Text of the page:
For all the important points he makes in his narrative, Equiano has been criticized for using his own economic success, religious conversion, and literacy as evidence that he, a formerly enslaved African, is as human as a white British man. His critics point out that Black and Indigenous people should not have to demonstrate that they can assimilate to colonial culture in order to claim the right not to be enslaved. This criticism is fair, but also, part of what Equiano aims to do with his narrative is give British lawmakers a set of facts about slavery to convince them that they should abolish it. Equiano is therefore trying to find common ground with an audience whose priorities and beliefs don't necessarily align with modern readers'.

This passage is an especially strong example of Equiano's use of logos to appeal to lawmakers' economic sense. The primary reason abolition faced so much resistance in Britain was that it created seemingly limitless opportunities for the British government and individual enslavers to amass wealth. For instance, second sons could be sent abroad to British colonies, where they could operate plantations. They could send goods and money back to their families and build their own wealth, all without needing to fracture their families' real estate back home to receive their inheritance. Equiano knows that he must convince British lawmakers that they can abolish slavery without causing their entire economic system to collapse.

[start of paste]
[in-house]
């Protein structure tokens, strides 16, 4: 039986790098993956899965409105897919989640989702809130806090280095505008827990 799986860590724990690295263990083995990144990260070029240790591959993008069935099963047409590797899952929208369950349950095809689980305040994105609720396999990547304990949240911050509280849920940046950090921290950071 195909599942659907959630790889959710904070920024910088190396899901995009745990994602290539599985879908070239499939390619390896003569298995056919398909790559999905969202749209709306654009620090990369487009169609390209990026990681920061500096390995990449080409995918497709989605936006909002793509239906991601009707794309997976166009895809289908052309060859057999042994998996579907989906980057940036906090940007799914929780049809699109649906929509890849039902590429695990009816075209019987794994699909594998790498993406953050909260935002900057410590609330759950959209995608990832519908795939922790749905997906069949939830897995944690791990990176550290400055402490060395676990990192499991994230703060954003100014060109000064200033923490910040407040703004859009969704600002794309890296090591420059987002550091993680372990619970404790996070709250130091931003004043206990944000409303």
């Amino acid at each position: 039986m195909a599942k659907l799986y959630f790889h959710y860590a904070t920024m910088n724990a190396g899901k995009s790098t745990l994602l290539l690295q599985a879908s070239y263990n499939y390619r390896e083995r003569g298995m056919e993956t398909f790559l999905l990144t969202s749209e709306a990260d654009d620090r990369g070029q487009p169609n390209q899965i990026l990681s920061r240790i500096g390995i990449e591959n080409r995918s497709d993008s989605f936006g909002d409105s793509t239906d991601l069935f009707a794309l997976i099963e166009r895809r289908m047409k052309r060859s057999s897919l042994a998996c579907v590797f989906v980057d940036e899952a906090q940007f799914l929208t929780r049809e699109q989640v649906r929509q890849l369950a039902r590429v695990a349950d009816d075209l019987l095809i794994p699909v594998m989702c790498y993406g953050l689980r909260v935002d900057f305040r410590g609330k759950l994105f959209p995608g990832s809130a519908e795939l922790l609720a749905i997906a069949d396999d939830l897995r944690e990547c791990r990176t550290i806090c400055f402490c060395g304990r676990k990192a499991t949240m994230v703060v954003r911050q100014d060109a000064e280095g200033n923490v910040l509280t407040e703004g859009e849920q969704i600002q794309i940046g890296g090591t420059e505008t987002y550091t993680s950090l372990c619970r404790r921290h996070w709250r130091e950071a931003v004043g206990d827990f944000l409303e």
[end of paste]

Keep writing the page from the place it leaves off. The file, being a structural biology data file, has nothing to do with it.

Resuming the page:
Equiano suggests that Africa will yield more wealth as an active part of the British Empire and not as a source for the enslaved laborers on plantations the world over. Equiano mentions the abolition of slavery as a universal good, but what he seems to be advocating in particular is an end to the Triangle Trade, under which Africa was treated as a kind of factory for enslaved people who could be forced to work on West Indian and American plantations. He argues that by collaborating with Africans to make use of all Africa's natural resources, British merchants will open up an entirely new source of wealth. Equiano hopes that if he can get readers to see Africa in this light, their innate sense of greed will drive them to see the Triangle Trade as a loss compared to the gains that might be had with its abolition.